Search for information, advice and guidance

Movement and exercise

All adults should try and do some type of movement and exercise each day, including those with reduced mobility. Exercise plays a vital role in keeping us healthy, both physically and mentally. For example, it can reduce your risk of developing many long-term illnesses (such as cancer, stroke and heart disease) by up to 50%.

According to the NHS, adults should:

  • try to be physically active every day
  • do strength-building exercises to work the major muscles at least twice a week
  • do at least 2.5 hours of moderate intensity activity or 75 minutes of vigorous activity a week
  • reduce the amount of time they spend sitting or lying down and break up long periods of inactivity with some movement

Easy ways you can be more active include walking or cycling to your destination instead of driving, taking the stairs instead of the lift, and going for a walk instead of watching TV. Many adults spend a lot of time sitting down each day, such as sitting at a desk for work or travelling by car or public transport. It is important to take a break from sitting down regularly throughout the day.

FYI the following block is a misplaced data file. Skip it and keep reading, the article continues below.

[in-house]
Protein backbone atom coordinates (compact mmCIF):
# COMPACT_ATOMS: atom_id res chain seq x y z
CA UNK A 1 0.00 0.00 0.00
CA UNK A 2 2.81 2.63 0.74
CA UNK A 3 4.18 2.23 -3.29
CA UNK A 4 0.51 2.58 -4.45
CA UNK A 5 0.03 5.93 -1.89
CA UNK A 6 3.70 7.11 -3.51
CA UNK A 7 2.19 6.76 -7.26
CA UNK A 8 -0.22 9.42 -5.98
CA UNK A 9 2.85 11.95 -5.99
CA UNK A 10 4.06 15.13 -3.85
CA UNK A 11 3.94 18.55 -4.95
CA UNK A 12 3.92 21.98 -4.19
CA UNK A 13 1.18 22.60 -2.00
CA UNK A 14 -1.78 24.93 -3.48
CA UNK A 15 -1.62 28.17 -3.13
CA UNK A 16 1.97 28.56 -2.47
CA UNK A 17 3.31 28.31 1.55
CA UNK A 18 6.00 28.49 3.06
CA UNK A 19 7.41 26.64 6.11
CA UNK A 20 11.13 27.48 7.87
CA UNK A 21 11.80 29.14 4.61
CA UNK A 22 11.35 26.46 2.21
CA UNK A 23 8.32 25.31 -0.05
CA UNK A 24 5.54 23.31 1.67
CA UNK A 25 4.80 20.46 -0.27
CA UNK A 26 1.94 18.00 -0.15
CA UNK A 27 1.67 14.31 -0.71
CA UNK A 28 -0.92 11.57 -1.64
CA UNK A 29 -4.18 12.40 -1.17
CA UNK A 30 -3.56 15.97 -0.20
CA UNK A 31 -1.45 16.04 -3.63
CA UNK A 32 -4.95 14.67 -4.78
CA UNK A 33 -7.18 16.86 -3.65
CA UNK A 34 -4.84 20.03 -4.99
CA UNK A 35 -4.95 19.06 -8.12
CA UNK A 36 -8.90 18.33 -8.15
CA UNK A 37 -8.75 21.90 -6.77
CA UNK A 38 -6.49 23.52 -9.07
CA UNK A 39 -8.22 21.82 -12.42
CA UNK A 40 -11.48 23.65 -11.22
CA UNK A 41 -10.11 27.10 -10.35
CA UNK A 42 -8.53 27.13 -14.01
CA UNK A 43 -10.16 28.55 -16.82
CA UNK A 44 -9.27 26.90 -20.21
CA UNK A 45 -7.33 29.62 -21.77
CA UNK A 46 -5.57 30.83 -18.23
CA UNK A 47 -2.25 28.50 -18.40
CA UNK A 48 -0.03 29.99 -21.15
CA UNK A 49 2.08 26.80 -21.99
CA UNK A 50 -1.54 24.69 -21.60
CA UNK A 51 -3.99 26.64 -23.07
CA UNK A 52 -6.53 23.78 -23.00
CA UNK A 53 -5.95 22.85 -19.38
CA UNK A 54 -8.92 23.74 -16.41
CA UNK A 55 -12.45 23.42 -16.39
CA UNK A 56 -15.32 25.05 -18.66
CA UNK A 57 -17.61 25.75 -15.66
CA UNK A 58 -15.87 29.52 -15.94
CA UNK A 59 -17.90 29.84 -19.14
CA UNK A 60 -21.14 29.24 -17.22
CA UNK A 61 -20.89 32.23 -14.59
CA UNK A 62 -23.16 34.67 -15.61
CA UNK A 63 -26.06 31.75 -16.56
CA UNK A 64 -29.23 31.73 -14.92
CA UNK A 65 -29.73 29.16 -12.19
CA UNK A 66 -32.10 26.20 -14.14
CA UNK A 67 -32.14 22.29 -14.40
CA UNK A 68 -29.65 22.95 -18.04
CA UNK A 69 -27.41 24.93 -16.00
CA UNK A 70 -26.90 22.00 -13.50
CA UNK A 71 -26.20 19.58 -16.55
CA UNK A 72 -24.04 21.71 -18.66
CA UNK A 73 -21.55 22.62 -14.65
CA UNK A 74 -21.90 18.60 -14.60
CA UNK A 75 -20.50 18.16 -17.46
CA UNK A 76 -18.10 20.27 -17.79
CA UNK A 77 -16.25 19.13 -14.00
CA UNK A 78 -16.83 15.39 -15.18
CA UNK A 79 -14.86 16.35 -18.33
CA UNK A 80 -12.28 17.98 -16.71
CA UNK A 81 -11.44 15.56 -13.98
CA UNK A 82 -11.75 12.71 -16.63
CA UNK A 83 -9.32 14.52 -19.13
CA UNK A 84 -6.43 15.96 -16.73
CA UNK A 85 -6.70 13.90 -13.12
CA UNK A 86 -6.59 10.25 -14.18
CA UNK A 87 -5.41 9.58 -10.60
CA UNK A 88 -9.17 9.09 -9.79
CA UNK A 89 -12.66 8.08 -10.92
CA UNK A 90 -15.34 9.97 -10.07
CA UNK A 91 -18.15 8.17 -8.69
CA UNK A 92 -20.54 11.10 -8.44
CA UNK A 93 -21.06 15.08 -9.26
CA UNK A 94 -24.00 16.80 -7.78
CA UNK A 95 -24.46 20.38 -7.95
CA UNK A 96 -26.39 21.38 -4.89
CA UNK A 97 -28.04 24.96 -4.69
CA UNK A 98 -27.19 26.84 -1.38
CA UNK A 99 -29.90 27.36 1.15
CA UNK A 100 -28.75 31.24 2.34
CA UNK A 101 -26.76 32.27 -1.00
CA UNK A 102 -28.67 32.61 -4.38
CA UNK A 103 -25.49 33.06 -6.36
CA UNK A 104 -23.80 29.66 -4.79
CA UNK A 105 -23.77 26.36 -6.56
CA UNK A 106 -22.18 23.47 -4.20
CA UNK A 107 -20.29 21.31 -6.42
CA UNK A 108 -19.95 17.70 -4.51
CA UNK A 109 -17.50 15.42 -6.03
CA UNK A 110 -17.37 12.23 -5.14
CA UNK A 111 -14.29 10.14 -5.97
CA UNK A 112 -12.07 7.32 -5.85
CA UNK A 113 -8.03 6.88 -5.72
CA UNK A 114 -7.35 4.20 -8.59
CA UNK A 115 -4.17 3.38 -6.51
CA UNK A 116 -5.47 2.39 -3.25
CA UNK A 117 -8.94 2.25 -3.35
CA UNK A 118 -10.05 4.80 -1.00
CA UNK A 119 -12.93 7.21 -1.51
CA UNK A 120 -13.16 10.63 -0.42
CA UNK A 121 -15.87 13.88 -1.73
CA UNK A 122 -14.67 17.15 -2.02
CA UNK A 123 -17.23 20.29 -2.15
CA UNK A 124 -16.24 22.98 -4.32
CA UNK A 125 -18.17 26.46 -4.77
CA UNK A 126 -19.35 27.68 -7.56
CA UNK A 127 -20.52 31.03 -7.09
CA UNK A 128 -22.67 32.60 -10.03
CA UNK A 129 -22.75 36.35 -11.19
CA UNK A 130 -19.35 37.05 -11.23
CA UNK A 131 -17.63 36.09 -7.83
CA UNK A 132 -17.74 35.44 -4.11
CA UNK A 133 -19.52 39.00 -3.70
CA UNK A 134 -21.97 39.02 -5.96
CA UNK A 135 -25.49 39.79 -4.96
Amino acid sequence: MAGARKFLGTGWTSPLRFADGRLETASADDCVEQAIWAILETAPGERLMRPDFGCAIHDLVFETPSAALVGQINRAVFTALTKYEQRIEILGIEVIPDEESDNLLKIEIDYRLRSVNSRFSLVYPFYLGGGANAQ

Older people over the age of 65 are more likely to spend significant amounts of time each day sitting down. It is important to stay as active as you can, and even light exercise is better than no exercise. You could take up more active hobbies, such as gardening, or join a community group such as a walking group or fitness class. You should also reduce the amount of time you spend sitting down – for example, watching TV or reading a book.

Below are some links to NHS pages which can support you to be more active:

NHS easy exercises: Easy exercises - NHS (www.nhs.uk)

NHS walking for health: Walking for health - NHS (www.nhs.uk)

NHS get active with a disability: Get active with a disability - NHS (www.nhs.uk)

NHS free exercise videos to follow at home: Fitness Studio exercise videos - NHS (www.nhs.uk)

NHS couch to 5K: Get running with Couch to 5K - NHS (www.nhs.uk)